T. W. WHITMIRE.
The court, upon objection by the plaintiff, excluded the card, and defendant excepted. The original defendant, A. N. Heath, having died, the present defendant, J. N. Heath, his father and administrator, was made a defendant. The execution of the notes being admitted, the court held that the defense had not been made out by the evidence, and gave judgment for the plaintiff. Defendant appealed.
The defendant proposed to prove by a witness what A. N. Heath had testified at a former trial of the case, which was excluded by the court, and exception again taken. It did not appear what he expected to prove by this witness was said by A. N. Heath — that is, the nature or substance of the evidence — so that the court could see that it was relevant to the case, and for this reason the ruling was proper. A court can never pass intelligently upon evidence unless it knows what the evidence is, in order that its bearing upon the issue may be determined. The defendant should have stated what he intended to prove was said by A. N. Heath, otherwise the evidence should be excluded, not because it is incompetent, but because it cannot be seen to be competent. The court must judge of its materiality — not the witness. This is the settled rule, and is also the "rule of reason." Overman v. Coble, 35 N.C. 1; S. v. Pierce, 91 N.C. 606. Besides, a witness can not testify to what another witness, the deceased, said at a former trial, unless he can state the substance of all his testimony. Buie v. Carver, 73 N.C. 264; Paine v. Roberts, 82 N.C. 451.
But we think the court erred in holding that there was no evidence of the representation. There was also error in excluding the postal, and we must consider the case as if it were a part of the evidence. It is perfectly manifest that what the plaintiff intended, by the written "recommendation" and the postal, the defendant should believe, was that the horse was in good condition, excepting a slight attack (307) of distemper, and in the postal he stated that he was seven years old (which was untrue), and "a little thin, but mending fast," implying that otherwise he was sound. If these statements were knowingly false and misled the defendant, to his prejudice, they were such fraudulent representations as constituted actionable deceit. The three constituent elements of a deceit by false representation are: 1. The representation must be false. 2. The party making it must know that it is false, commonly called the scienter. 3. It must have misled the other party and induced him to contract upon the faith of the representation as true. Lunn v. Shermer, 93 N.C. 164; Ferebee v. Gordon, 35 N.C. 350; Ashe v. Gray, 88 N.C. 190 ( S. c., on rehearing, 90 N.C. 137); Black v. Black, 110 N.C. 398; Unitype Co. v. Ashcraft, ante, 63. There was evidence of a false and fraudulent representation. The jury might well have inferred from all the facts and circumstances that the plaintiff made a representation as to the age and qualities of the horse which he knew to be false and which was calculated to mislead and did actually deceive A. N. Heath, the purchaser. We do not mean to say that the evidence is conclusive or even strong against the plaintiff, but merely that there is some evidence. The jury must pass upon its weight. They may find that the plaintiff did not know the condition of the horse, but acted honestly throughout the transaction and without any intent to deceive, or that he did not make any false representation.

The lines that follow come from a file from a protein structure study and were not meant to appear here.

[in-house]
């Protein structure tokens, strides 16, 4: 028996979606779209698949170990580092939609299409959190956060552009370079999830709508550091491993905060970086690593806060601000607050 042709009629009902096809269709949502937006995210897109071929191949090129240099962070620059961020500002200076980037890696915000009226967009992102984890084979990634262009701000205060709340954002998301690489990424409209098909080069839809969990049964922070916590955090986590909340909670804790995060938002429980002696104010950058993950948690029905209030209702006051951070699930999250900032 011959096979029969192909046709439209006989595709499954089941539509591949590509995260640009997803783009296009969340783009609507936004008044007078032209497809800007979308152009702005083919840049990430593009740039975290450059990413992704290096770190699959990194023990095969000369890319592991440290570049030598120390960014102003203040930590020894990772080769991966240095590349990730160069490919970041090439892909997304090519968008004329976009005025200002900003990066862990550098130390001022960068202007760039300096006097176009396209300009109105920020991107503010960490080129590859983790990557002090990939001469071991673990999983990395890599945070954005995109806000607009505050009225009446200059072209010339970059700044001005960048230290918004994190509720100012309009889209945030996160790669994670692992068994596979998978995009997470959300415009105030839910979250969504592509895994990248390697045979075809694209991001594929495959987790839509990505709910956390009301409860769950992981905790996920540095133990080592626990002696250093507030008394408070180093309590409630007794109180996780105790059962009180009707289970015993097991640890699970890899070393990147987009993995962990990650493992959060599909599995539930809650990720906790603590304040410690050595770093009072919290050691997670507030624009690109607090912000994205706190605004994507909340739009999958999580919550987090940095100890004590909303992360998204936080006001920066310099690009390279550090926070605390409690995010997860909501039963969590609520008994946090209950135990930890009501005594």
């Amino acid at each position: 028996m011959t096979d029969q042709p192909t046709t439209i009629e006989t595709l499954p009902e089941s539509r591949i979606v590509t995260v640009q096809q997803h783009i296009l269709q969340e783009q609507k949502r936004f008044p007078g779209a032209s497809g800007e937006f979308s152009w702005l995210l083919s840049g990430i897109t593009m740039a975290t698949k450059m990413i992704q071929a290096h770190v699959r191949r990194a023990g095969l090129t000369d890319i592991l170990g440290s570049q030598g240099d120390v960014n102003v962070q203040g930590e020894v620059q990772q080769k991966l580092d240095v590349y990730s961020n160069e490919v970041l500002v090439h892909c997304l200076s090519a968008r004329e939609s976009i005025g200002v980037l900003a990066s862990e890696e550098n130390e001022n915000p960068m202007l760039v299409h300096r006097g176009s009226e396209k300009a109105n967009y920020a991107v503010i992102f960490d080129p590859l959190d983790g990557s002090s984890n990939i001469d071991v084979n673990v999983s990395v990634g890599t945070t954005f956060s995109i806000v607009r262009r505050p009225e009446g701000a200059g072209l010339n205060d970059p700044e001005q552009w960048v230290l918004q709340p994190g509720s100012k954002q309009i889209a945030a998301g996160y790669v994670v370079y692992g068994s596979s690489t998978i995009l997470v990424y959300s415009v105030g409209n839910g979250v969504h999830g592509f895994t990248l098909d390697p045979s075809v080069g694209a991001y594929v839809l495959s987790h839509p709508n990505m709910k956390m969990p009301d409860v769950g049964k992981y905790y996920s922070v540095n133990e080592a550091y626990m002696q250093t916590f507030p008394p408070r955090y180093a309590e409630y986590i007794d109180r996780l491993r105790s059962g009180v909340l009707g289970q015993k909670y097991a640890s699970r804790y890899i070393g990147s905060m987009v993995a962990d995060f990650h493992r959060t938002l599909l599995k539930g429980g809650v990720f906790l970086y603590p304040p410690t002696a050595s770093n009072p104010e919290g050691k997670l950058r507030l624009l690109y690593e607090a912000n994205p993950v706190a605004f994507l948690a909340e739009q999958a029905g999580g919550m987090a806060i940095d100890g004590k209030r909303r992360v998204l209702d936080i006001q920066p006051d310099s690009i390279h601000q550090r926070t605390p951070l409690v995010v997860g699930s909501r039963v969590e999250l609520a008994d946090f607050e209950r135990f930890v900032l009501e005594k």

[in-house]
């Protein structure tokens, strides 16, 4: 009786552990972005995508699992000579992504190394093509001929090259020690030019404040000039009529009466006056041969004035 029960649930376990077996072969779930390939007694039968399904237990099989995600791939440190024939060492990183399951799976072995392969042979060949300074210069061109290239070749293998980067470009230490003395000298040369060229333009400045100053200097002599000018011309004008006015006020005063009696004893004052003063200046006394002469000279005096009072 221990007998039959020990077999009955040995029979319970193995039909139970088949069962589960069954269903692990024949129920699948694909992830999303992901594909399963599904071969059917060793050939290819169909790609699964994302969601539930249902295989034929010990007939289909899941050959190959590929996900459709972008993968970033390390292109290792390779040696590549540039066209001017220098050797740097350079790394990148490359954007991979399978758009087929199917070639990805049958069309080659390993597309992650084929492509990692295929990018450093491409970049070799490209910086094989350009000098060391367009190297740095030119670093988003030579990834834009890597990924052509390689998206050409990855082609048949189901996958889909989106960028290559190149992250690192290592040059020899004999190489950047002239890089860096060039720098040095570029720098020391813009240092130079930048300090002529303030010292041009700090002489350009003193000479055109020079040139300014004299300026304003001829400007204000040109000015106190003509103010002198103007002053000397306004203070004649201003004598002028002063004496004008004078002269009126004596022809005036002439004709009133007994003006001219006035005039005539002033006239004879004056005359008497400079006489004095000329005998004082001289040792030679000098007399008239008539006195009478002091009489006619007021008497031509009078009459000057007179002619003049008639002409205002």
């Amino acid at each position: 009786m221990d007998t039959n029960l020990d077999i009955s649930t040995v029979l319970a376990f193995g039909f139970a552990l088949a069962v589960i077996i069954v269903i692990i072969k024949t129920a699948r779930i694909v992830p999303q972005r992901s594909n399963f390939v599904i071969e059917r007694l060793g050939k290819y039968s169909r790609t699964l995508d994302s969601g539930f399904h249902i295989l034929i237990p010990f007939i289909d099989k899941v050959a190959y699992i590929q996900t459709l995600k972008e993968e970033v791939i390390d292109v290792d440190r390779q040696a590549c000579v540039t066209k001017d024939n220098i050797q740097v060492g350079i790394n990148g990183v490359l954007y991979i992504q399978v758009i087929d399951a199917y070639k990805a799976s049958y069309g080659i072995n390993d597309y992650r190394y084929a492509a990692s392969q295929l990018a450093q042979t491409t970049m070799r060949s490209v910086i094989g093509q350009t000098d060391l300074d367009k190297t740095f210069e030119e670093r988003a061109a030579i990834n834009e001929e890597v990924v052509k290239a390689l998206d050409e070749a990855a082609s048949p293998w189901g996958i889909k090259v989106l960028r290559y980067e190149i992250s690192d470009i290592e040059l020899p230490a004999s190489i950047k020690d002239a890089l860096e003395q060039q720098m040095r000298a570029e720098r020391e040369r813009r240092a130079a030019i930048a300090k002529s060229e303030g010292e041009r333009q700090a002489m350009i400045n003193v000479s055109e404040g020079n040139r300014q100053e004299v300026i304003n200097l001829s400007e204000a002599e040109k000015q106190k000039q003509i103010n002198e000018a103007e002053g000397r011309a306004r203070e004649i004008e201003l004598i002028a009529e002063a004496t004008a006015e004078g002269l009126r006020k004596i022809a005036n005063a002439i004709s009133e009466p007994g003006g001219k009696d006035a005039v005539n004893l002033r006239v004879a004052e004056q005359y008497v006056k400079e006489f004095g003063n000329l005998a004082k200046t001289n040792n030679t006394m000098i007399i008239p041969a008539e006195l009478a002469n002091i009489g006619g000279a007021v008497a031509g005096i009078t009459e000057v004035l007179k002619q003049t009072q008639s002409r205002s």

Cited: Robertson v. Halton, 156 N.C. 221; Hodges v. Smith, 158 N.C. 263; Fields v. Brown, 160 N.C. 299; In re Smith, 163 N.C. 466; S. v. Smith, 164 N.C. 479; Steeley v. Lumber Co., 165 N.C. 30; Oltman v. Williams, 167 N.C. 314; Lumber Co. v. Lumber Co., 169 N.C. 96.